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Crafty Brothers Have Something Special Brewing

In 2006, Australian brothers Dave and Andrew Ong stood outside the defunct Times Square Brewing Company in New York, US, looking longingly inside to an establishment that was being gutted and refurbished after its recent purchase by the Disney Group.

It proved to be a red-letter day for Dave and Andrew, who’d been working in New York and Seattle, respectively; Dave is a physiotherapist, and Andrew is an aeronautical engineer at Boeing.

Disney’s plan was to chop up the brewery’s equipment and sell it as scrap metal, but the Ong brothers had other plans.

Having offered to cover the rigging costs, they organised trucks from New Jersey to come into Manhattan to grab the brewing equipment.

However, with New York being one of the busiest cities in the world, the operation had to be conducted in the early hours of the morning, and when the trucks arrived, it took a bit of Australian charm to convince the local authorities to allow them to load up the gear (since flatbed trucks aren’t permitted in the area).

A year of trials and tribulations later, the brothers had set up a brewery of their own in Moorabbin, in Melbourne’s south-east, with transport solutions supported by Isuzu Trucks.

Inspired by the range of craft beers available in the United States, the brothers set about making their own craft beer under the name “2 Brothers”.

2 Brothers stands out for its unique range of beers, including a Kung-Fu rice lager, The Gypsy pear cider, Taxi pilsner and The Grizz, an American amber ale.

“Making a unique range of beers that appeals to the craft customer, while being ‘highly sessionable’ and easy to drink, is our trademark,” said Dave.

Operating out of two sites—one a brewery, the other a cellar door—the brothers produce 3,800 litres a day. The beer ferments for three to four weeks before being filtered and bottled or placed in kegs.

After that, drivers hit the road in two Isuzu NLR 45-150s with automated manual transmission (AMT), delivering package beer and kegs to their 150 clients across Melbourne.

With a gross vehicle mass of 4,500 kg, the NLR can take an industrious payload while still being legal to be driven by someone with a standard car licence.

This works well for the brothers who like to provide old-school service, employing drivers with personality as well as a licence.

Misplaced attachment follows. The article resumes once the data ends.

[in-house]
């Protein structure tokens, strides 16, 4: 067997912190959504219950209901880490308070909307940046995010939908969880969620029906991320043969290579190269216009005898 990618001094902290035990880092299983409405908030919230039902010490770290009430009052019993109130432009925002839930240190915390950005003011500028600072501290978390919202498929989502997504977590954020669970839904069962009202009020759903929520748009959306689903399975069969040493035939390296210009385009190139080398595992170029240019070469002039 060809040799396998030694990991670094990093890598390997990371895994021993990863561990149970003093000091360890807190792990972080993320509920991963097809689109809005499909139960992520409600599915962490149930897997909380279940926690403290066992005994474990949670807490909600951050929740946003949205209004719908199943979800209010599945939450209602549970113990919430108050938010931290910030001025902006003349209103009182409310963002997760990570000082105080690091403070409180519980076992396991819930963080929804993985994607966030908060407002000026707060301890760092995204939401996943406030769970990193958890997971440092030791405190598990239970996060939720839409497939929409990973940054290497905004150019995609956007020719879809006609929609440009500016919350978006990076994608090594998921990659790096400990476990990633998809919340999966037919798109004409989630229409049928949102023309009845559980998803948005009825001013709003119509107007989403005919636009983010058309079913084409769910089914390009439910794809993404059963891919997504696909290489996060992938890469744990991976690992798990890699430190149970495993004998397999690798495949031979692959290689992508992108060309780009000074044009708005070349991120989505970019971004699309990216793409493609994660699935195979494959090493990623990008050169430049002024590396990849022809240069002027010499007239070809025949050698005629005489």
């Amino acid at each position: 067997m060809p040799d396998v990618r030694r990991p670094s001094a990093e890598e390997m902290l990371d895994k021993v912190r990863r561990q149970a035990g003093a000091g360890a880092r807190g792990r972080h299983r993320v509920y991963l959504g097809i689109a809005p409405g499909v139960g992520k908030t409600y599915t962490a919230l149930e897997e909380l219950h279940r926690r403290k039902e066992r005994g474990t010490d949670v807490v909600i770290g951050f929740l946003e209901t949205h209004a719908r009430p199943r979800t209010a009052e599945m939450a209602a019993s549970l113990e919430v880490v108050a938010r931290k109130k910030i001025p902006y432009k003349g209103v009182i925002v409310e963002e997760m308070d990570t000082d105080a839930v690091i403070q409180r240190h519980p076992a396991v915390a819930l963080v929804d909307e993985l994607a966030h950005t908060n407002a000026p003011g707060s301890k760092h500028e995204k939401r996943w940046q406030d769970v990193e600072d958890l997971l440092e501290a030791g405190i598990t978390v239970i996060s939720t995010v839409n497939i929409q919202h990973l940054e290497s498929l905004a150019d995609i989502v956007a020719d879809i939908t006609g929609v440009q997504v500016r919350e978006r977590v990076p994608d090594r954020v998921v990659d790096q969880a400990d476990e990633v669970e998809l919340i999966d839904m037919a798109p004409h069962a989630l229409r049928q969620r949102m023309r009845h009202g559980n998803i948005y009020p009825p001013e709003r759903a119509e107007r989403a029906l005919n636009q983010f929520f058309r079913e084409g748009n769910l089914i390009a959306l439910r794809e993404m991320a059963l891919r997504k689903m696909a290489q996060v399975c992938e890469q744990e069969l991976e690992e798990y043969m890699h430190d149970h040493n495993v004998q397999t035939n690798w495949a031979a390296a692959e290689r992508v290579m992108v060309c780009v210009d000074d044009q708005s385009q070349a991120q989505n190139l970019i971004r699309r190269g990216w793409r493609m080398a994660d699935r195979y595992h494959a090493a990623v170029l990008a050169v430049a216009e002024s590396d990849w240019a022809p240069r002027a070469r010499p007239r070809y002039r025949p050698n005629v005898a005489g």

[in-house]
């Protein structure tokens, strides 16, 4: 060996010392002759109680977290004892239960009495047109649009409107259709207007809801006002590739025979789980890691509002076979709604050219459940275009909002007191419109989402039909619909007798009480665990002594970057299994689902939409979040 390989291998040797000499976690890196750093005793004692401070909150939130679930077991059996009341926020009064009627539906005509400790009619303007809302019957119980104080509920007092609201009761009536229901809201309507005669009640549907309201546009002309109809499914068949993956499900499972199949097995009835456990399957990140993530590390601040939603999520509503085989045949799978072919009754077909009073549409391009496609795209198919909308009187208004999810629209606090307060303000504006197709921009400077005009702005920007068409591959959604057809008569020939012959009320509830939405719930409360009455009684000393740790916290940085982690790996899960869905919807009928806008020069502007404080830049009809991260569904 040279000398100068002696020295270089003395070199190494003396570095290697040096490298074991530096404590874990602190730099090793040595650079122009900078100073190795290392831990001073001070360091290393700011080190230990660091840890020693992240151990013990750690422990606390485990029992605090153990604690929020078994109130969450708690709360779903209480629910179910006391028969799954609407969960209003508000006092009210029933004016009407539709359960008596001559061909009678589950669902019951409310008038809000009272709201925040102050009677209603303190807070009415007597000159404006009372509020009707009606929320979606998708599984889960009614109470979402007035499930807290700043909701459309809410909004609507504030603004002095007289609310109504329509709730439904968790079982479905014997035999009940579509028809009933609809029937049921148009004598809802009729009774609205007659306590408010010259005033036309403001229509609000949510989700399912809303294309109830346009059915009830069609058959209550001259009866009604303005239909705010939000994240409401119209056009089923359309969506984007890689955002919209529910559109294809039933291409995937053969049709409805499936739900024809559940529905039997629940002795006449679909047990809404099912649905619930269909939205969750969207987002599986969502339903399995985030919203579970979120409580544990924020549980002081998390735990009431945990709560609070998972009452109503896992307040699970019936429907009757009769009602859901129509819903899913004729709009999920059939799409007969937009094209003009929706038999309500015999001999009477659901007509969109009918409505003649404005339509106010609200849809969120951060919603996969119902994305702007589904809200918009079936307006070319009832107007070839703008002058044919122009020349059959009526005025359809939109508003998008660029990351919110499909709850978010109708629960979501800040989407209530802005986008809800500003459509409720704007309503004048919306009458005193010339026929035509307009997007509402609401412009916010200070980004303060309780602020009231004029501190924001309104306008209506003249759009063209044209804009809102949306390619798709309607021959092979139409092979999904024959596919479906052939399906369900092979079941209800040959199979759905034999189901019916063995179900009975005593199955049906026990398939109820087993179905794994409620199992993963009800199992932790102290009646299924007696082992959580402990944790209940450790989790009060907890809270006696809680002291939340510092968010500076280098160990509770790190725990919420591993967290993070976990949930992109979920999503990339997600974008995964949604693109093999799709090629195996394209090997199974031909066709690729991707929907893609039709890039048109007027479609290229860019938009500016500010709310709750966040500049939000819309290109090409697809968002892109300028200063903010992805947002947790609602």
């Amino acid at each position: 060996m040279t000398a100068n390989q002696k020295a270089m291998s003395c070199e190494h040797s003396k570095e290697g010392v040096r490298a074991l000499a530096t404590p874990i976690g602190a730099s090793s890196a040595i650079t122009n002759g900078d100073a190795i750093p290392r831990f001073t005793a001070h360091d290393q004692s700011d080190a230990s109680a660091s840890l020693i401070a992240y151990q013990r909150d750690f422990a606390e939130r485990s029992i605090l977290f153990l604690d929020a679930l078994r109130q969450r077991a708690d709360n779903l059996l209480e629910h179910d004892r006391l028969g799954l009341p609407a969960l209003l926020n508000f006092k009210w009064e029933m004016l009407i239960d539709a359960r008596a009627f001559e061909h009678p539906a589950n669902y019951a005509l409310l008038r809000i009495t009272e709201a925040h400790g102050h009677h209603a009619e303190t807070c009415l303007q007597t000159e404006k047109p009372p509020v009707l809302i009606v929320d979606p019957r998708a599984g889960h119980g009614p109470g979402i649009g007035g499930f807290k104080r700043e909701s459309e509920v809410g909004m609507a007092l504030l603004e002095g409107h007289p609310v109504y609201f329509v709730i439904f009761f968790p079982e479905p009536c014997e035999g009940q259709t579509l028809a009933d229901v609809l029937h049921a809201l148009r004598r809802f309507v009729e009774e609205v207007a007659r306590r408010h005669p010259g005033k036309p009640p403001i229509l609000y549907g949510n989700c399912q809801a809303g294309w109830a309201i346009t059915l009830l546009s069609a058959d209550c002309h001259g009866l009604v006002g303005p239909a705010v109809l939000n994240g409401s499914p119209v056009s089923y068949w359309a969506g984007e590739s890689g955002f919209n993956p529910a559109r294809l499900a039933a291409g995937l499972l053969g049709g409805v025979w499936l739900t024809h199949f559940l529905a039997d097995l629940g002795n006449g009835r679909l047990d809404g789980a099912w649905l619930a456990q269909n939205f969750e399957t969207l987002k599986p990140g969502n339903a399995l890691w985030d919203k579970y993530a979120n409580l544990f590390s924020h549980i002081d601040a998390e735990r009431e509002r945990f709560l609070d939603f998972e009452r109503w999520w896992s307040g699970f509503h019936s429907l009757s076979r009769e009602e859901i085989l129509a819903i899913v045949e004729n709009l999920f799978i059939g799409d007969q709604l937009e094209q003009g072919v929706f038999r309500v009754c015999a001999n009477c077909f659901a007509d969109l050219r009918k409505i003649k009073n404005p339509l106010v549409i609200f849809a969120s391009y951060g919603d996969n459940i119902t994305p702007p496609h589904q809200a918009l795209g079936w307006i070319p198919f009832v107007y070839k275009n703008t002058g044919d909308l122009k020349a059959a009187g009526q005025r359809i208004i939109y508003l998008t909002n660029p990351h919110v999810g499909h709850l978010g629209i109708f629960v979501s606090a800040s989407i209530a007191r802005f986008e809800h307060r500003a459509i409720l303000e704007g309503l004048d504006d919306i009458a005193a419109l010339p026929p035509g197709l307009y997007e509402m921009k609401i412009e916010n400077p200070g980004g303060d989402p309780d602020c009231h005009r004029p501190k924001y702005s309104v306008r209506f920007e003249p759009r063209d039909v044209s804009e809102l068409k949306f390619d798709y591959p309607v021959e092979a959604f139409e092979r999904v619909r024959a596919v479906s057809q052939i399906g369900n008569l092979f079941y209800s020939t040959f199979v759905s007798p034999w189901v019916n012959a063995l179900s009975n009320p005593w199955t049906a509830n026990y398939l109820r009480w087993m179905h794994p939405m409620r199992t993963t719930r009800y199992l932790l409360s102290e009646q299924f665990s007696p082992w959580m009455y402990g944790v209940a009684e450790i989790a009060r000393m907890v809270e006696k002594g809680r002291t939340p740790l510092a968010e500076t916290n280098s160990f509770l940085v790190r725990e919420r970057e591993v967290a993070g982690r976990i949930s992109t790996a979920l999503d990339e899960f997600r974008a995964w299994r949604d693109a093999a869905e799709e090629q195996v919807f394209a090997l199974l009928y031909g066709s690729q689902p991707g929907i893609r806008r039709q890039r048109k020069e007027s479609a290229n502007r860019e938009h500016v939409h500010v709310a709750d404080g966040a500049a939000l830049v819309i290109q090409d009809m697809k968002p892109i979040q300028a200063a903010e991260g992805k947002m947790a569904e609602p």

“We’re one of the few brewers left that hand deliver,” said Dave.

“We don’t like using logistics companies because we don’t get to deliver the stock cold, plus it’s better to have the same driver and the same friendly smile.

“We drop off 50-litre kegs and packaged beer from Tuesday to Friday.”

But that wasn’t always the way it was done.

When the venture began, the brothers were shuffling around Melbourne in utilities, but soon discovered some serious shortcomings.

“We started out with utes,” Dave recalled, “but they had limited loading capacity and poor visibility.

“Now we’ve obviously moved to trucks, which carry a lot more. The trays are a lot lighter, the visibility’s good, they’re a lot more reliable. It’s made it a lot easier for us in terms of deliveries, and we’re able to take more stock further.

“Our drivers typically do a 16- to 18-stop day, carrying 30 kegs and 30 cases. Before using trucks, we used to have to do double runs. And with the vehicles we’ve purchased, they can both be driven on a standard driver’s licence.”

The brothers originally purchased their NLR 45-150s three years ago, getting a slightly longer tray in one of the trucks.

But why Isuzu?

Dave says they chose Isuzu because of its reputation.

“We test drove a bunch of other products, but for that size and loading capacity, the AMT, the price and reliability—we went with the Isuzu trucks,” he said.

“Other trucks we’ve used have had issues with bearings and various mechanical problems.

“We want to have these trucks for 7–8 years until there’s no book value left. Since we’ve had our Isuzus, there’s been no downtime.”

Their trucks certainly get a workout, not just delivering beer, but picking up locally sourced grain and transporting a whole lot of stock between the brewing site and the cellar door.

Another standout feature the Ong brothers saw in the Isuzu NLR 45-150s was the truck’s handling.

“When we’ve got them fully laden, with 2.5 tonnes on board, they brake and drive in a similar way even to when they’re half laden,” said Dave.

“The work can be very heavy, starting and stopping through the city, with 70 or so stops, and the NLR 45-150 is nimble enough for that. Then it can be travelling down the freeway at 100 km/h.”

The trucks each cover over 300 kilometres a week, which means driveability is also at a premium for 2 Brothers and their team.

“You can parallel park the NLR, which is great,” said Dave.

“The drivers love the visual height in traffic and the cabins are roomy. They’re also accustomed to civilian cars, so they love jumping into a great truck, it’s a bit of fun for them.

“The benefit the Isuzu truck delivers is flexibility in delivery options.

“It’s also fantastic for branding and signage!”

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